to buy in the different regions of Pakistan. However, the true bargains
are to be found in the ancient cities such as Lahore.
By far, the most authentic Pakistani experience is taking a rikshaw—a
three-wheeled contrivance much like our very own four-wheeled jeepney—and
weaves in and out of the old city’s narrow crowded streets, hunting for
bargain spots such as Liberty (Ladies’) Market in Lahore. Go crazy buying
the Pashmina shawls and scarves of the finest wool and the most intricate
designs. There are also intricate glass-beaded leather-soled slippers and
dainty handbags for ladies, and finely made leather jackets and suits for
men. Pakistani women, the epitome of elegance and beauty, have elevated
the shalwar kameez, the national dress for both men and women, into a most
Woolen carpets, lattice brass lamps, silver jewelry boxes, and if
you care to have it shipped—the most intricate door frames and most colorful
chairs on Earth—all tempt the traveler.
As you go through bustling avenues, note not only the fusion of British
colonial architecture with Mughal motifs but also of the Pakistani penchant
for elaborating everything from rickshaws to buses, to trucks, to even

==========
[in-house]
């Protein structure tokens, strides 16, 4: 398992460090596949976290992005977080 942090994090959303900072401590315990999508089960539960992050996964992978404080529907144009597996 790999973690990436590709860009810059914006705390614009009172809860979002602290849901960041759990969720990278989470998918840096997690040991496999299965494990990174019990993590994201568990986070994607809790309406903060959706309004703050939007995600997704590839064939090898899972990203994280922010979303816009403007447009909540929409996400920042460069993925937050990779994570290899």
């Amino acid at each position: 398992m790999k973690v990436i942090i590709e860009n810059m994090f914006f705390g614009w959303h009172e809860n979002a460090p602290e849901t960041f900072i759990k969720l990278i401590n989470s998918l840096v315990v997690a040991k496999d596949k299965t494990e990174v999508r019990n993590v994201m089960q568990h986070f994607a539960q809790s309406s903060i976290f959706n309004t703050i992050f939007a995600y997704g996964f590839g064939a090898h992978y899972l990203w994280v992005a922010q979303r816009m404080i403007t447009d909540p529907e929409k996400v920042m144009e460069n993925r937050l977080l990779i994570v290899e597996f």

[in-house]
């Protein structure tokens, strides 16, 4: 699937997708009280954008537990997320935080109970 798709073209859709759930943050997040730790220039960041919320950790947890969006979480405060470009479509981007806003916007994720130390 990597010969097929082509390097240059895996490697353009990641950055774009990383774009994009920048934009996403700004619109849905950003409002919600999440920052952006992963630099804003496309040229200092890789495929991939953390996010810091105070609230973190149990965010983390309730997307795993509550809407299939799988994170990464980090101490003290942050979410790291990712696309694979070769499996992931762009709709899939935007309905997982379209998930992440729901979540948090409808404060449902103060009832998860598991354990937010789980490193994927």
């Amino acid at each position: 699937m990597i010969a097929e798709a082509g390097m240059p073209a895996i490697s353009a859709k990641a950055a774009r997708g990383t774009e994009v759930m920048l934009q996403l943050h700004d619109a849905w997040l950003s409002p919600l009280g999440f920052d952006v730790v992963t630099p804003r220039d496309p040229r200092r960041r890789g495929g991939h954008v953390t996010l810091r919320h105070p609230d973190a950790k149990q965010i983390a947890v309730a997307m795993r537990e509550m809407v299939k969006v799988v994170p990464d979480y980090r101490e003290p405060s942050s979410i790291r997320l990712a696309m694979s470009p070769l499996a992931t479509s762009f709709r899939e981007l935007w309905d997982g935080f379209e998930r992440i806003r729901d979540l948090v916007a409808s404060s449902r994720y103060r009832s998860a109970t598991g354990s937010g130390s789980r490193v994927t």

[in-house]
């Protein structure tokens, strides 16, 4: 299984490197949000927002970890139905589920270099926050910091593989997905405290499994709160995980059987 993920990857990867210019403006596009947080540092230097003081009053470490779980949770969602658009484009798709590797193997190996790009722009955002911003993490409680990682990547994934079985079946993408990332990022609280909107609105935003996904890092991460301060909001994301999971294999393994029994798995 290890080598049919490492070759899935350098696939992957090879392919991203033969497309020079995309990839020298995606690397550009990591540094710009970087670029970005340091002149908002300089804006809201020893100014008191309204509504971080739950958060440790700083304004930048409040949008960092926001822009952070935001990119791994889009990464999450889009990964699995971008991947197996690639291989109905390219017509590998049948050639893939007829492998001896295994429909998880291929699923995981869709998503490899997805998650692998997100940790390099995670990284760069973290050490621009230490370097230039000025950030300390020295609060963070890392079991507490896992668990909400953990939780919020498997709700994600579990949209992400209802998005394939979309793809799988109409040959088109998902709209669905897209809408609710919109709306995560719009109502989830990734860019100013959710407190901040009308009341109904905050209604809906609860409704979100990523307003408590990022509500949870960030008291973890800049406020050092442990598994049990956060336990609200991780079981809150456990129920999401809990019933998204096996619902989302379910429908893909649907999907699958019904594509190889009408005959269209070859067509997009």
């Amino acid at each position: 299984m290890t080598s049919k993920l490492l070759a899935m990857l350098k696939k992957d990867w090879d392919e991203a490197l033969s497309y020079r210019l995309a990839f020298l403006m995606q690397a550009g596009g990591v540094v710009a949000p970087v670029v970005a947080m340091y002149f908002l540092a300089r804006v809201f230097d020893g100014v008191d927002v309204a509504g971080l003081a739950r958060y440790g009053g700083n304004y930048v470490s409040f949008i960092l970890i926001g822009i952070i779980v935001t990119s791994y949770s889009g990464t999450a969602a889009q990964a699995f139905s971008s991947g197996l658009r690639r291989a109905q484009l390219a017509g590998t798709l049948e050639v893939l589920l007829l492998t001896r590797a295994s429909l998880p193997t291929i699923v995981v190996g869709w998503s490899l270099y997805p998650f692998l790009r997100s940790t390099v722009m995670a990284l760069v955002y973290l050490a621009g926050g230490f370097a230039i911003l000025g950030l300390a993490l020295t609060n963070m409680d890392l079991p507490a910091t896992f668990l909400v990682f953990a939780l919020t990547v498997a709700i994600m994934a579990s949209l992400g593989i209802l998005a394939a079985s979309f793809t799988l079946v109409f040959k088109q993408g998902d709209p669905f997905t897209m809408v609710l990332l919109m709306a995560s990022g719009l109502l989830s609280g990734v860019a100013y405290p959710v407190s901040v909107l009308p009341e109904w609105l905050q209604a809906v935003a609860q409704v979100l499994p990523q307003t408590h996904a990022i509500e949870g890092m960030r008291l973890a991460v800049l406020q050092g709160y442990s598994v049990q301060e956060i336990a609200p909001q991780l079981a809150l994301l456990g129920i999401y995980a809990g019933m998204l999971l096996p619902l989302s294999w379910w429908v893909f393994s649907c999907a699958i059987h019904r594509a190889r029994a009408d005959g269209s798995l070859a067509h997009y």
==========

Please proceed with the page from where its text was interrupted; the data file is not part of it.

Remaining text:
tractors. Such folkloric art brims to the surface even in the busiest city
A fine thing to tote back home is a hookah water pipe. One puff of
apple-flavored shisha on a hookah pipe inside a cozy café such as
the Hangout Bar in Islamabad and you will find cigarettes to be absolutely
barbaric; hookah is the proper way to smoke.
By far the most authentic Pakistani experience is feasting on some
genuine street food. You haven’t tasted real kebabs until you have savored
the soft and flavorful mutton kebabs on the streets of Lahore. Freshly
grilled over coals, these are clean, filling and quite a bargain. Chai,
that milky and sweet hot tea drank all over Pakistan, is best savored off
the street where it is boiled all day and night in huge caldrons into a
creamy consistency that is nothing like the tea bag affair they serve in
Those wanting to retreat to the gracious accommodations of world-class
luxury hotel will have plenty to choose from in Pakistan. The Marriott,
Holiday Inn and many other hotels offer globe trotting travelers luxuries
such as spas and even alcoholic beverages (only for non-Muslim guests).
Besides biryani rice, masala and other local fare elevated to haute cuisine,
these fine hotels also offer continental and oriental dishes.
Although Pakistan offers a great tourist experience, it is still